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Life after ‘Harry Potter’: What will Hollywood do when the magic is gone?

This article was originally on a blog post platform and may be missing photos, graphics or links. See About archive blog posts.

The ‘Harry Potter’ juggernaut is starting to wind down. As the franchise moves closer to its finish line, Hollywood executives are scrambling to find the Next Big Thing — a multiple movie property that appeals to youngsters, has an epic sweep and fantastic landscapes that suit modern CGI filmmaking. It also needs to lend itself to those all-important licensing deals. Rachel Abramowitz, who writes about the film industry for the Los Angeles Times (and authored the book ‘Is That a Gun in Your Pocket: The Truth About Female Power in Hollywood'), has some intriguing insights into the quest to replace the boy wizard of the box office.

It was a seminar that top executives at Sony and Paramount couldn’t afford to miss. Forty-six of them — including Sony Pictures Chairman Michael Lynton, co-Chairman Amy Pascal, Paramount Film Group President John Lesher and marketing teams from around the globe — crowded around a table recently in one of Sony’s conference rooms. The reason: to hear a presentation on Tintin, the 80-year-old comic strip series by Belgian artist Hergé about a boy reporter and his loyal dog, Snowy. Sony and Paramount are jointly producing ‘The Adventures of Tintin: The Secret of the Unicorn,’ a 3-D film directed by Steven Spielberg and produced by ‘Lord of the Rings’ director Peter Jackson. The $200-million production is set to be one of the big event movies of 2011 and the first in a planned trilogy. Despite the pedigree of the filmmakers, ‘Tintin’ presents a difficult challenge for both studios: The comic is widely popular abroad but is largely unknown in the U.S. So during the meeting in Culver City, the studio executives were given a backgrounder by two representatives of the Hergé estate, who touched upon everything Tintin, including the comic strip’s history and its cultural significance. At the same time, the executives debated how to prime the U.S. market for ‘Tintin’ and discussed possible release dates. Sony and Paramount aren’t the only Hollywood movie studios that are studying childhood classics and plotting strategy. Others are working on ‘Yogi Bear,’ ‘The Smurfs,’ ‘The Lone Ranger’ (with Johnny Depp as Tonto) and a live-action adaptation by director M. Night Shyamalan of Nickelodeon’s animated series ‘Avatar: The Last Airbender.’ Big-screen versions of popular children’s books are also being readied, including last century’s classic ‘The Hobbit’ by J.R.R. Tolkien and current favorites such as ‘Goosebumps’ by R.L. Stine and Rick Riordan’s ‘Percy Jackson and the Olympians.’ The studios want to be ready when a gaping hole opens in the family movie market: In 2011, ‘Harry Potter,’ the second-highest-grossing movie franchise in history, will end with its eighth installment, ‘Harry Potter and the Deathly Hallows: Part II.’ ... READ THE REST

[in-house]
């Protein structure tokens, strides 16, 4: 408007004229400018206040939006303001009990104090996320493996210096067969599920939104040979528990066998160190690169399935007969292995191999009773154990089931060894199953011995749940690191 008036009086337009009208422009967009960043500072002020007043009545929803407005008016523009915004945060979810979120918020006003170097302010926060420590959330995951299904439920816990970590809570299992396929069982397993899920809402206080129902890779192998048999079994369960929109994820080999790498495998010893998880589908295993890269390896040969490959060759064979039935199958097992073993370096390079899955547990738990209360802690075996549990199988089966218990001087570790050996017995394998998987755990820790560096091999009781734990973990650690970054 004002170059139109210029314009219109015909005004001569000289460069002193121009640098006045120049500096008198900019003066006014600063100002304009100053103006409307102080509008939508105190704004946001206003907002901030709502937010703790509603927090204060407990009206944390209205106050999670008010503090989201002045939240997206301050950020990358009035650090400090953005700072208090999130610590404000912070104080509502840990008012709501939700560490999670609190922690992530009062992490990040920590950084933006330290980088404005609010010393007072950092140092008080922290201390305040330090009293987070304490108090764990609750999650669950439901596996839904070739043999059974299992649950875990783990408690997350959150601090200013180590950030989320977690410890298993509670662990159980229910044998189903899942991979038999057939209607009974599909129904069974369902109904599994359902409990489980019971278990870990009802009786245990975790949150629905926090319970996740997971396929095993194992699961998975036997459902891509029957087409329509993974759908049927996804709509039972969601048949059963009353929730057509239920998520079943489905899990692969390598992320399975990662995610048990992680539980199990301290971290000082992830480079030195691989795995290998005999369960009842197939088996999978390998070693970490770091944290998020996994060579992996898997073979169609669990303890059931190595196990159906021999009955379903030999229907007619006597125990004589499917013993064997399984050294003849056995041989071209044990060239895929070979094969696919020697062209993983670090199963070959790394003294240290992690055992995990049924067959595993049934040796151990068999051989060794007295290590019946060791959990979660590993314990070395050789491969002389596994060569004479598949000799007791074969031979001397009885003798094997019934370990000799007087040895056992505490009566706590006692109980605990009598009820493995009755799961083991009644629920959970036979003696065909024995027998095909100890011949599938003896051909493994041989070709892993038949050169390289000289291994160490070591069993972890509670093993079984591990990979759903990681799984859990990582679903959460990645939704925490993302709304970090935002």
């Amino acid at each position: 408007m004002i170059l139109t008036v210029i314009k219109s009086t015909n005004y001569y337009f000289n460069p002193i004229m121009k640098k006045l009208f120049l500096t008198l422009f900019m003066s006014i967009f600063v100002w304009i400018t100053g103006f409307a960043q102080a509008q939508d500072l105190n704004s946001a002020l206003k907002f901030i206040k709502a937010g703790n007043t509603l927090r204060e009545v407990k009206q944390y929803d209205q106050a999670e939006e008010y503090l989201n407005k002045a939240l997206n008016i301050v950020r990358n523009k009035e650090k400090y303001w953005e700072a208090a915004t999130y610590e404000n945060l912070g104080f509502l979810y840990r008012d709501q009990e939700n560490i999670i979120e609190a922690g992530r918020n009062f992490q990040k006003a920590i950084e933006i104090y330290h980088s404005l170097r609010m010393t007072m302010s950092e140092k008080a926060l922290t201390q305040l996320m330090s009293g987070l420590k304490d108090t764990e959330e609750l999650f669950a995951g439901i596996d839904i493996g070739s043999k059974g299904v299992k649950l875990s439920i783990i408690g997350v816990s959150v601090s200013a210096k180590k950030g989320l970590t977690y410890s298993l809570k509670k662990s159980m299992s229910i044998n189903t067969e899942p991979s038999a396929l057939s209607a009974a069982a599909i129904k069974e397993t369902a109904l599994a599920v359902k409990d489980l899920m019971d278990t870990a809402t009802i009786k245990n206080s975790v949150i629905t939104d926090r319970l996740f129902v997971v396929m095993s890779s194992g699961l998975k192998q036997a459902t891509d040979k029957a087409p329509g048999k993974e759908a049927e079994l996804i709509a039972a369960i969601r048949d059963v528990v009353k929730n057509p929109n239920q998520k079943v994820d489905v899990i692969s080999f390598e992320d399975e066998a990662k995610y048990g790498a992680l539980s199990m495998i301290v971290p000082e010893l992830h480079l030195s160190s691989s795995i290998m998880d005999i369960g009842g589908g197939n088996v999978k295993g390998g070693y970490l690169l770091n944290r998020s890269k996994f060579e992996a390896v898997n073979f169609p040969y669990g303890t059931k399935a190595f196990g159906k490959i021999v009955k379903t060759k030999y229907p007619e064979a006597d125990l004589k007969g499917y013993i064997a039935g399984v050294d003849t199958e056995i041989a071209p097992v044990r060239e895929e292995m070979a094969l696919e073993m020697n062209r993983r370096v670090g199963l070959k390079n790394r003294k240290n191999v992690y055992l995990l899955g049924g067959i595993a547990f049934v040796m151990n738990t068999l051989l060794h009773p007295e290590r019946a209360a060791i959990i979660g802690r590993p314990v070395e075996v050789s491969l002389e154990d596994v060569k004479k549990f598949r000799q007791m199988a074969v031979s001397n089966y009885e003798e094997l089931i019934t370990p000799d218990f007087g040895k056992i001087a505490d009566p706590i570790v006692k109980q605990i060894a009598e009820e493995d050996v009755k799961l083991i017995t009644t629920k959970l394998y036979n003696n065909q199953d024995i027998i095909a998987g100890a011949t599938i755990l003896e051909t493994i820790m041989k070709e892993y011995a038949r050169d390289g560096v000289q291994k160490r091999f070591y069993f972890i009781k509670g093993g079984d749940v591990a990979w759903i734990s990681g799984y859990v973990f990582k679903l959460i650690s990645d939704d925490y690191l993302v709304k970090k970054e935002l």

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— Geoff Boucher

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Johnny Depp photo from December 2007. Credit: Liz O. Baylen / Los Angeles Times.

UPDATE: I changed the Tintin book image because the previous image was one we used too often, as a reader pointed out.


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